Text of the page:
"It is a fabulous opportunity for UCC students to work with community groups for extended periods of time. The partnership with Lakewood Soccer club is a very fruitful one and is an example of sharing expertise so that the students and the community grow. "
Lakewood expects the young players to improve balance, to become comfortable and confident with the football and develop use of both feet. Head Coach Noel Mullins: "Lakewood Athletic provides facilities and all training equipment required. The players will be assessed during the programme by the UCC coaches and subsequently the Lakewood coaching staff will be able to work on these assessments, to further develop the skills of the individual players. The UCC college staff will mentor the undergraduates as part of their curriculum."
Six weekly sessions commenced in January and eight different groups of kids, from Under 7 Boys to Under 12 Girls, will benefit. Each session is attended by a Lakewood Academy Administrator, an experienced Lakewood Coach, two UCC coaches for each group and one UCC mentor.
Detailed guidelines have been set out covering such things as communication, awareness of the individuality of each player, the necessity of avoiding boredom during drills, technique and quality and so on, always with a stress on fun and enjoyment.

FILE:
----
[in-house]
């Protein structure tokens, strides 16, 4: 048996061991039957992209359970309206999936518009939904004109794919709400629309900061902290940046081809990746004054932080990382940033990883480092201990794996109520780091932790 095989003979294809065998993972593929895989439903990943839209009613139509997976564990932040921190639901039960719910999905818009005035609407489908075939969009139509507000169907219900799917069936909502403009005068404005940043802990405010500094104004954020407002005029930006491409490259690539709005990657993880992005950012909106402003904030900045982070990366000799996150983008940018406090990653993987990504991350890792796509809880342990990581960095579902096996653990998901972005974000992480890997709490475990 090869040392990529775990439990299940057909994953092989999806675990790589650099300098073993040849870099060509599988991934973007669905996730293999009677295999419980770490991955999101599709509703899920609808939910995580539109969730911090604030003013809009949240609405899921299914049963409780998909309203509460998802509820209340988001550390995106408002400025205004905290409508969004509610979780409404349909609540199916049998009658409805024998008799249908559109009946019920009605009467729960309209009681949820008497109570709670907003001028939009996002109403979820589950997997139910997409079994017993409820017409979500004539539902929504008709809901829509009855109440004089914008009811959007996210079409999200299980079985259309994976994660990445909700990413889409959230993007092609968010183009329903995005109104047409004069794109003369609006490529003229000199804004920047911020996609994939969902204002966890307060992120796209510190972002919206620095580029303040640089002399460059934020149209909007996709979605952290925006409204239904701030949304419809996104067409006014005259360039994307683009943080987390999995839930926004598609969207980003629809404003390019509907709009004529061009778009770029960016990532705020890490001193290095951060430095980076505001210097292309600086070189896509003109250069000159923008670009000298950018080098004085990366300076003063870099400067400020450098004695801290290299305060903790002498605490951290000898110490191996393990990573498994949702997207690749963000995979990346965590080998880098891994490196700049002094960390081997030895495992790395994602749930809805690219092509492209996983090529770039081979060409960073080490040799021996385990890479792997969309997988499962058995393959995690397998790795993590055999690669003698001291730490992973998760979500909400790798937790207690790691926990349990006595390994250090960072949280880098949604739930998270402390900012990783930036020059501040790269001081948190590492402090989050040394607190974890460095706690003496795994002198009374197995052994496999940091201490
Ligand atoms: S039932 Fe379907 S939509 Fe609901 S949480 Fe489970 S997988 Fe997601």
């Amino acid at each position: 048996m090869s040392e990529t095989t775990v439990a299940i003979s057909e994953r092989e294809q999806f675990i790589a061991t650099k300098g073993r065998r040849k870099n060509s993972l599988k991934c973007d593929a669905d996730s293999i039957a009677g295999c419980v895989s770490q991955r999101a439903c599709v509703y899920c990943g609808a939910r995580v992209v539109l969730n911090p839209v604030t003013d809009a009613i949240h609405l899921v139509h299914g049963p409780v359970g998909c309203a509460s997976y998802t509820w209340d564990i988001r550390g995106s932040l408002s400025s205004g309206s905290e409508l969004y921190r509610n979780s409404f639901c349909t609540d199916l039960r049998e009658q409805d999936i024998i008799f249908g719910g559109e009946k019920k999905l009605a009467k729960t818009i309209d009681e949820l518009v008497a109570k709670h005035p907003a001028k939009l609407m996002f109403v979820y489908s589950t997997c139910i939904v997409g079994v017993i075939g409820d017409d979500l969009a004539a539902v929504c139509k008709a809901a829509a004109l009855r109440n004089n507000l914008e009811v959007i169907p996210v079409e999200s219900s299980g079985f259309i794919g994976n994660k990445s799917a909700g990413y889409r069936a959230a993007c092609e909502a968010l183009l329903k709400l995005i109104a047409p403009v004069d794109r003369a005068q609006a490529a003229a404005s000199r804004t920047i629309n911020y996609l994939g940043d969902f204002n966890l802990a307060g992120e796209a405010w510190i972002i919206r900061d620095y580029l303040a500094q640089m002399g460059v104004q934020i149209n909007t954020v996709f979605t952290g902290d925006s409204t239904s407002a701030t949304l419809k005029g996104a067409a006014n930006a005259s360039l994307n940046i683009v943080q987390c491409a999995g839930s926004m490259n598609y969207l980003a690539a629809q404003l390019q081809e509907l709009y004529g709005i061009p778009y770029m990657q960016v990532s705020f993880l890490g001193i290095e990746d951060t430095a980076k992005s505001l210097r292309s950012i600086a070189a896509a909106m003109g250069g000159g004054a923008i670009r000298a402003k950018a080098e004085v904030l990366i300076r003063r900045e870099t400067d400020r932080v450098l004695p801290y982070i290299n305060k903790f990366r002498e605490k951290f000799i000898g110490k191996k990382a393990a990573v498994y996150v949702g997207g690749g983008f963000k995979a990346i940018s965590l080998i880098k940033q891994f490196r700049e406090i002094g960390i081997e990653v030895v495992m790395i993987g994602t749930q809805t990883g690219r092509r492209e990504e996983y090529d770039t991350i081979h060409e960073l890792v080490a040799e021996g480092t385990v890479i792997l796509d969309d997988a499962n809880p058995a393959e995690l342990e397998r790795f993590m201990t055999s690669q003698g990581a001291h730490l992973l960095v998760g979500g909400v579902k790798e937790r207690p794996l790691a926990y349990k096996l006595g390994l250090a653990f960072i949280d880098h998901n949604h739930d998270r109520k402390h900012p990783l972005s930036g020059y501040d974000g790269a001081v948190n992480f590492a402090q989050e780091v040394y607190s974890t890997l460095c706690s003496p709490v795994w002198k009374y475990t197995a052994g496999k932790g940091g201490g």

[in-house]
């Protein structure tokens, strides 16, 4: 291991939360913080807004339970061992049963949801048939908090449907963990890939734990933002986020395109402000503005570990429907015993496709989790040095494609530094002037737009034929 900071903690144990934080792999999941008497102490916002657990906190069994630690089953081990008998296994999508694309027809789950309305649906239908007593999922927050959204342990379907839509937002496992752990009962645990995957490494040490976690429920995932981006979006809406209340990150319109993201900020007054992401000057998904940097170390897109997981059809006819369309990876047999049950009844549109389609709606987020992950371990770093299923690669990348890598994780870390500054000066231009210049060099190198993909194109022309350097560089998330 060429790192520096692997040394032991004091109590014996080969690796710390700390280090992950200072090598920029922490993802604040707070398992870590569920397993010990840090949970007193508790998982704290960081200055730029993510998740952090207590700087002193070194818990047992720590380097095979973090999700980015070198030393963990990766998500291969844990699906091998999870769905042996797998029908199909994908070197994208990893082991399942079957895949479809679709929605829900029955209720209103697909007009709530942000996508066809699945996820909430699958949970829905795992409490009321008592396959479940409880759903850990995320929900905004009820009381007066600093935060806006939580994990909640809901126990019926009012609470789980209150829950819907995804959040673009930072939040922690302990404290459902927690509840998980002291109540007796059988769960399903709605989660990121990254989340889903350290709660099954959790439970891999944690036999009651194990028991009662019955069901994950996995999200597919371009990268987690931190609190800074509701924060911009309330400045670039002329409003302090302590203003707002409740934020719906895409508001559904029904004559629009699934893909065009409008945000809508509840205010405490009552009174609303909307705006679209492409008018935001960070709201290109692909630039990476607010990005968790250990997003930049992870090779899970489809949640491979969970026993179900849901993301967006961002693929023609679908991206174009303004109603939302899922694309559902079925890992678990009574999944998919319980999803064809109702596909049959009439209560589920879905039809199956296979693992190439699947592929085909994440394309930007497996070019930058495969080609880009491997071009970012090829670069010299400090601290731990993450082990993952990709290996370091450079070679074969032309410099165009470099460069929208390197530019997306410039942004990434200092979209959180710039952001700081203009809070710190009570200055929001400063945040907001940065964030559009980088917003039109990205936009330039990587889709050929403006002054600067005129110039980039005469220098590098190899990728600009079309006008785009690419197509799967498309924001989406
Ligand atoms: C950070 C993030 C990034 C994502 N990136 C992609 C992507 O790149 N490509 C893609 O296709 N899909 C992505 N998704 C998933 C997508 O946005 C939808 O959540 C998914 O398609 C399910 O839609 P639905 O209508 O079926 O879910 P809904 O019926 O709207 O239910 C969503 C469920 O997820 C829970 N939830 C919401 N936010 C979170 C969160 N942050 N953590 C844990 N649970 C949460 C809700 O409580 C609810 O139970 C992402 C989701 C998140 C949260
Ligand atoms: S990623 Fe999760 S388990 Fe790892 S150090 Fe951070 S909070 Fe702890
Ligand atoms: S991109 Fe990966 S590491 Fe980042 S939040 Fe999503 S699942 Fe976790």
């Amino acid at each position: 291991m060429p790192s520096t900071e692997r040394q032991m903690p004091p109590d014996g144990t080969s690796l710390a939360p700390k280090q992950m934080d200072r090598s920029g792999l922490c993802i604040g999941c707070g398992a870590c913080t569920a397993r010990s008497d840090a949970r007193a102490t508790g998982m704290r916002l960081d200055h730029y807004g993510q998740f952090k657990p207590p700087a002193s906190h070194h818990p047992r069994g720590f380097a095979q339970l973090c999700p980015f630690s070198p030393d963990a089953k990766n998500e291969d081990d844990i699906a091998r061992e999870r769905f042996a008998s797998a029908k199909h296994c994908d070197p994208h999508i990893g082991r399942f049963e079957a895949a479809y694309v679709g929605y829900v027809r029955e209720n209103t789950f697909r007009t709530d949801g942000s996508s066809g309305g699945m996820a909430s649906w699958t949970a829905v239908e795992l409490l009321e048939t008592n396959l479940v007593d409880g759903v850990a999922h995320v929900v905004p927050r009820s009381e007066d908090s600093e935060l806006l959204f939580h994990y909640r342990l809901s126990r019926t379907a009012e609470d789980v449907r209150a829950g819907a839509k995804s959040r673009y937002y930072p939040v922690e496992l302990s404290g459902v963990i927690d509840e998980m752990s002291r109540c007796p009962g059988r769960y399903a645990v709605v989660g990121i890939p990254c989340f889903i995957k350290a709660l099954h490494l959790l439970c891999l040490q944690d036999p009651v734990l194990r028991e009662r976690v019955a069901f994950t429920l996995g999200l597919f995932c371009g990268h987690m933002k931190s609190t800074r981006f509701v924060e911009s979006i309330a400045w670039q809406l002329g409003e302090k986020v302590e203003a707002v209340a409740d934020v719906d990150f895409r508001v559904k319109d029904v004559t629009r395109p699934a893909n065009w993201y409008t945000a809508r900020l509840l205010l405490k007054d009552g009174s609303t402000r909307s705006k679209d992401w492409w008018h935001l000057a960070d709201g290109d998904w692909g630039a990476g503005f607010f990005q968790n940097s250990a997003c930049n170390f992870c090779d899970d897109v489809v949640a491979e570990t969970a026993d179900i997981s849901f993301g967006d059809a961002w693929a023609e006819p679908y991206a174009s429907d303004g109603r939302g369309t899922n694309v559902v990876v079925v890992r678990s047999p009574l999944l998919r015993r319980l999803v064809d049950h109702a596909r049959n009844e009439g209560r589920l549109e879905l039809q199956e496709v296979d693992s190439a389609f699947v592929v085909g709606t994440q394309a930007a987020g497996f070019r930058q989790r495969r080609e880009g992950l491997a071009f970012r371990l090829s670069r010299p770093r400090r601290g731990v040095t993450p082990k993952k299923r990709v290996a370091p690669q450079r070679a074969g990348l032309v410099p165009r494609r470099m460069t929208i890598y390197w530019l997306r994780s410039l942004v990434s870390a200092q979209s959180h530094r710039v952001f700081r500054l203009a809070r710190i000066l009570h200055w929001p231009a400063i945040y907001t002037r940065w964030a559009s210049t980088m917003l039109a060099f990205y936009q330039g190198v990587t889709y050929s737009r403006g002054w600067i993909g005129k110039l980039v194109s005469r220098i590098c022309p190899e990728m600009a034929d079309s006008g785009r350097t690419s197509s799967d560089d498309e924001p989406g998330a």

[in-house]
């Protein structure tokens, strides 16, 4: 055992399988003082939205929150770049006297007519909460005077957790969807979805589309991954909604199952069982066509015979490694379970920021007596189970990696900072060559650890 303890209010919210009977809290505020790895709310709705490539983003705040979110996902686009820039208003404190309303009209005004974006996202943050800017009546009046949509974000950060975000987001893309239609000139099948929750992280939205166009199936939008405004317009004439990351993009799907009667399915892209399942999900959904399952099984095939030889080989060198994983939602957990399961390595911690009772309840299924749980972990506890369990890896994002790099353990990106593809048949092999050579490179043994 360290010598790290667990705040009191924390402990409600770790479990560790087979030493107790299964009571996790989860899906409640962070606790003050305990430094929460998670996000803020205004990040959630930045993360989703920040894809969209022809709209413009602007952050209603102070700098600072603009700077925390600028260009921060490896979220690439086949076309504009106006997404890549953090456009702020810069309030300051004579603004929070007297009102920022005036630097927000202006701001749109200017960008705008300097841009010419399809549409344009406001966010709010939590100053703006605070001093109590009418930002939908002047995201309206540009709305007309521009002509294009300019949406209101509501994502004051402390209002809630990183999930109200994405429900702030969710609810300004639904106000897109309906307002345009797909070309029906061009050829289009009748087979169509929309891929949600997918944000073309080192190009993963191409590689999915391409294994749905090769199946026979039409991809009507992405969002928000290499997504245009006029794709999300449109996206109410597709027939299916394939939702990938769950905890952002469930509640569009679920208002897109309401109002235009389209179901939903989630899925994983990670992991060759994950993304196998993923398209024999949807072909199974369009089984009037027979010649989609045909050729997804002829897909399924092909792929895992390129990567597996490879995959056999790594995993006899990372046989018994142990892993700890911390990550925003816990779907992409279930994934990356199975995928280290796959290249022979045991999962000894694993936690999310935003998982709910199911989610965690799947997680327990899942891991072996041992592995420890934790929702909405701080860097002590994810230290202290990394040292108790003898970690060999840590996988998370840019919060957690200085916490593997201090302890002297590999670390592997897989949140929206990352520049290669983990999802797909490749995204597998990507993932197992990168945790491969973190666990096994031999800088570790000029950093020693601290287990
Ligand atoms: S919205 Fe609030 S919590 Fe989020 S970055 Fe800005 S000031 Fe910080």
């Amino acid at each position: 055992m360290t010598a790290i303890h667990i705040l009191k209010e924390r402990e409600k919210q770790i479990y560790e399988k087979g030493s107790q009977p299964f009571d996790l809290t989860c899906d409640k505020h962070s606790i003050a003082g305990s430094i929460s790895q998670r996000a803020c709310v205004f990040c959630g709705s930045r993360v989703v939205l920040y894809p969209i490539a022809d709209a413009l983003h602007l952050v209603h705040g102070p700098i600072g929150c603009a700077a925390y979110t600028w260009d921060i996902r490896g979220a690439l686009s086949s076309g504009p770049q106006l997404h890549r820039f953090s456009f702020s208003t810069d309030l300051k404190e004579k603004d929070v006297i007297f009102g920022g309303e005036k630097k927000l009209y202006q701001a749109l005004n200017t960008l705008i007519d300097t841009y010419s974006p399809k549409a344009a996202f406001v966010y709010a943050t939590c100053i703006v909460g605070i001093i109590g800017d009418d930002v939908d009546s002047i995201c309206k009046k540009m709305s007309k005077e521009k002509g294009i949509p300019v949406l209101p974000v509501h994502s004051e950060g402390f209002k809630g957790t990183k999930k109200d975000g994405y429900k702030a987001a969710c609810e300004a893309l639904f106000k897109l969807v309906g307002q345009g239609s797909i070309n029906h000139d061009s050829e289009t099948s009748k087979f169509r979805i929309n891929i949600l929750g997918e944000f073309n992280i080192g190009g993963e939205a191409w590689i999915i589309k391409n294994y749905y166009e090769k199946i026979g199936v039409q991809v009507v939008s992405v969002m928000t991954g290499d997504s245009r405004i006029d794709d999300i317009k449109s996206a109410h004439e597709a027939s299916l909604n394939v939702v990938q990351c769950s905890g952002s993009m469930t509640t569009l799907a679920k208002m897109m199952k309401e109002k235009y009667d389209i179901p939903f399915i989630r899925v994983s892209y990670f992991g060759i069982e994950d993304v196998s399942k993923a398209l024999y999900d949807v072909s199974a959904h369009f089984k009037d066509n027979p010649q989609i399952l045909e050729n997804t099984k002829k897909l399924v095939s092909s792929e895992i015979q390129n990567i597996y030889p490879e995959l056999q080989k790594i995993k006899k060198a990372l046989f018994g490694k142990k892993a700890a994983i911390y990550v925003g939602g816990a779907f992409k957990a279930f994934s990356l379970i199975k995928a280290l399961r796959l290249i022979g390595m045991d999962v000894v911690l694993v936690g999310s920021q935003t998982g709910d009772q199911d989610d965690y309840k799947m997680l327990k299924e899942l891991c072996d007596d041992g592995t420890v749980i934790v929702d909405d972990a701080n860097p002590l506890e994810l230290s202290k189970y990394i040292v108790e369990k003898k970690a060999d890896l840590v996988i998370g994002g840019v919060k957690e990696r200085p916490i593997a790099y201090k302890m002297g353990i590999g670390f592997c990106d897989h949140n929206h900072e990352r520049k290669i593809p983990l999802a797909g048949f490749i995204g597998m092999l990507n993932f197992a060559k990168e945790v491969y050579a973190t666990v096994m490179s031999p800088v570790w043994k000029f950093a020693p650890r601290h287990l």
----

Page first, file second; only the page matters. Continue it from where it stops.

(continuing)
The student coaches are reminded to "keep away from the pressure to win", to set "exemplary standards", and that "good sportsmanship and a good atmosphere is the goal". The main technical areas covered are the development of touch and technique, passing and shooting (with both feet) and awareness of movement as part of the team. The headings for the sessions, which all start with a warm up period, are: dribbling, passing, control, shooting, teamwork.
The final session is reserved for assessment of the individual's ball skills, passing, shooting, defence and teamwork and general movement. The Lakewood coaches will utilise these assessments base in their future sessions.
At the end of the four year degree course, graduates will be qualified to teach PE and the Arts subject that they selected. This will qualify them to teach PE and their specialist subject at secondary school level and act as a coach, at primary or secondary school level and/or act as a sports coach in a club.
All UCC students undertaking this course will be advised to take specific coaching courses offered by the National Coaching Training Centre (NCTC) in order to gain accreditation within the National Coaching Development Programme, as well as courses in First Aid and Training in Swimming.
By the way Cannavaro, the Italian captain who does keep his head up, was not mentioned during my visit to the coaching. At least not that I heard. There was quite a lot of noise being generated. Happy sounds.
End of story